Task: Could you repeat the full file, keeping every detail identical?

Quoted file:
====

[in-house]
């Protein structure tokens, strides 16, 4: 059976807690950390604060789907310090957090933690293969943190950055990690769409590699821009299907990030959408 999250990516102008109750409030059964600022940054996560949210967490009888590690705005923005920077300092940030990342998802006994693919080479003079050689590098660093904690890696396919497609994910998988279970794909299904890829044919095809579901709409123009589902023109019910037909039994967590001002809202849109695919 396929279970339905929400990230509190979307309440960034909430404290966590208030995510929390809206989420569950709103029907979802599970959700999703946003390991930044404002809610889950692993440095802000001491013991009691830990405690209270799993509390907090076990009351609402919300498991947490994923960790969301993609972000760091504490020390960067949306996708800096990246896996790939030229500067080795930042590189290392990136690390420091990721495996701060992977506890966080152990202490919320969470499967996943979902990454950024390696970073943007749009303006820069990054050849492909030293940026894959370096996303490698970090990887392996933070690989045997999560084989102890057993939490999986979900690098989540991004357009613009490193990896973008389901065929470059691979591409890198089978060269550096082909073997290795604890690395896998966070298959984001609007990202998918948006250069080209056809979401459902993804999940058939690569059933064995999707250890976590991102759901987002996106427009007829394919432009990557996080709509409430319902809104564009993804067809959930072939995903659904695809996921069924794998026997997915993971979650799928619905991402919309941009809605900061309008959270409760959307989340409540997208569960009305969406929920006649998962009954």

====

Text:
[in-house]
């Protein structure tokens, strides 16, 4: 059976807690950390604060789907310090957090933690293969943190950055990690769409590699821009299907990030959408 999250990516102008109750409030059964600022940054996560949210967490009888590690705005923005920077300092940030990342998802006994693919080479003079050689590098660093904690890696396919497609994910998988279970794909299904890829044919095809579901709409123009589902023109019910037909039994967590001002809202849109695919 396929279970339905929400990230509190979307309440960034909430404290966590208030995510929390809206989420569950709103029907979802599970959700999703946003390991930044404002809610889950692993440095802000001491013991009691830990405690209270799993509390907090076990009351609402919300498991947490994923960790969301993609972000760091504490020390960067949306996708800096990246896996790939030229500067080795930042590189290392990136690390420091990721495996701060992977506890966080152990202490919320969470499967996943979902990454950024390696970073943007749009303006820069990054050849492909030293940026894959370096996303490698970090990887392996933070690989045997999560084989102890057993939490999986979900690098989540991004357009613009490193990896973008389901065929470059691979591409890198089978060269550096082909073997290795604890690395896998966070298959984001609007990202998918948006250069080209056809979401459902993804999940058939690569059933064995999707250890976590991102759901987002996106427009007829394919432009990557996080709509409430319902809104564009993804067809959930072939995903659904695809996921069924794998026997997915993971979650799928619905991402919309941009809605900061309008959270409760959307989340409540997208569960009305969406929920006649998962009954």